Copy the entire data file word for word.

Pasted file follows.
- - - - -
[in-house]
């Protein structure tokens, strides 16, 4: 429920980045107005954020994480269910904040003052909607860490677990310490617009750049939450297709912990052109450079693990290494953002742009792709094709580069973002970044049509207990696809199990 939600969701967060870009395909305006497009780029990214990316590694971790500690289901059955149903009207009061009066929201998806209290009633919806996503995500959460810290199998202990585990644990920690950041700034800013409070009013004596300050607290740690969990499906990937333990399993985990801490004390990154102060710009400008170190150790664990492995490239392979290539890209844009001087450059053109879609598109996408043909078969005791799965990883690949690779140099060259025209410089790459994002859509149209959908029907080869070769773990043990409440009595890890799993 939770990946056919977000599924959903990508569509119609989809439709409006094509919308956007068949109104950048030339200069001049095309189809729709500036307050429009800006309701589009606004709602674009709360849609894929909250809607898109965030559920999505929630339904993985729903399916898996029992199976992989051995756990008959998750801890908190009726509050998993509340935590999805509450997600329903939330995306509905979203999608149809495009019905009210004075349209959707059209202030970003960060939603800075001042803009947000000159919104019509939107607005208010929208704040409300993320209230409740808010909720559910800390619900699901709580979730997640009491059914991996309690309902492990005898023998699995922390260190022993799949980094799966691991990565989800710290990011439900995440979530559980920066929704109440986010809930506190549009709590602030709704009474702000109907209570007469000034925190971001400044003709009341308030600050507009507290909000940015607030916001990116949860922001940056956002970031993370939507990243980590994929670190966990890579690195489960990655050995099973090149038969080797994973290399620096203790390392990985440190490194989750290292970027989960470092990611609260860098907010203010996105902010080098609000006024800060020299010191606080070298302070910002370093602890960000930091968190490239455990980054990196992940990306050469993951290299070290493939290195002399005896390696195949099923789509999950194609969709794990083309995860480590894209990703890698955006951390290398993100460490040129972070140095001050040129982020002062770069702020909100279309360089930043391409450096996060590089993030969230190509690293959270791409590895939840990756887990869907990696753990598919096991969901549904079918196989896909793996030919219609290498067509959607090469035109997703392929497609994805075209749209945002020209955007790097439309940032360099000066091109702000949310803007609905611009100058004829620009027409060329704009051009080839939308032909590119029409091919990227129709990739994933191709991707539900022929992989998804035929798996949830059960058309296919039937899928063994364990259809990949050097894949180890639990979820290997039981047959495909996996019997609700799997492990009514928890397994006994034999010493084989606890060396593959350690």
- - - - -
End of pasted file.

[in-house]
């Protein structure tokens, strides 16, 4: 429920980045107005954020994480269910904040003052909607860490677990310490617009750049939450297709912990052109450079693990290494953002742009792709094709580069973002970044049509207990696809199990 939600969701967060870009395909305006497009780029990214990316590694971790500690289901059955149903009207009061009066929201998806209290009633919806996503995500959460810290199998202990585990644990920690950041700034800013409070009013004596300050607290740690969990499906990937333990399993985990801490004390990154102060710009400008170190150790664990492995490239392979290539890209844009001087450059053109879609598109996408043909078969005791799965990883690949690779140099060259025209410089790459994002859509149209959908029907080869070769773990043990409440009595890890799993 939770990946056919977000599924959903990508569509119609989809439709409006094509919308956007068949109104950048030339200069001049095309189809729709500036307050429009800006309701589009606004709602674009709360849609894929909250809607898109965030559920999505929630339904993985729903399916898996029992199976992989051995756990008959998750801890908190009726509050998993509340935590999805509450997600329903939330995306509905979203999608149809495009019905009210004075349209959707059209202030970003960060939603800075001042803009947000000159919104019509939107607005208010929208704040409300993320209230409740808010909720559910800390619900699901709580979730997640009491059914991996309690309902492990005898023998699995922390260190022993799949980094799966691991990565989800710290990011439900995440979530559980920066929704109440986010809930506190549009709590602030709704009474702000109907209570007469000034925190971001400044003709009341308030600050507009507290909000940015607030916001990116949860922001940056956002970031993370939507990243980590994929670190966990890579690195489960990655050995099973090149038969080797994973290399620096203790390392990985440190490194989750290292970027989960470092990611609260860098907010203010996105902010080098609000006024800060020299010191606080070298302070910002370093602890960000930091968190490239455990980054990196992940990306050469993951290299070290493939290195002399005896390696195949099923789509999950194609969709794990083309995860480590894209990703890698955006951390290398993100460490040129972070140095001050040129982020002062770069702020909100279309360089930043391409450096996060590089993030969230190509690293959270791409590895939840990756887990869907990696753990598919096991969901549904079918196989896909793996030919219609290498067509959607090469035109997703392929497609994805075209749209945002020209955007790097439309940032360099000066091109702000949310803007609905611009100058004829620009027409060329704009051009080839939308032909590119029409091919990227129709990739994933191709991707539900022929992989998804035929798996949830059960058309296919039937899928063994364990259809990949050097894949180890639990979820290997039981047959495909996996019997609700799997492990009514928890397994006994034999010493084989606890060396593959350690």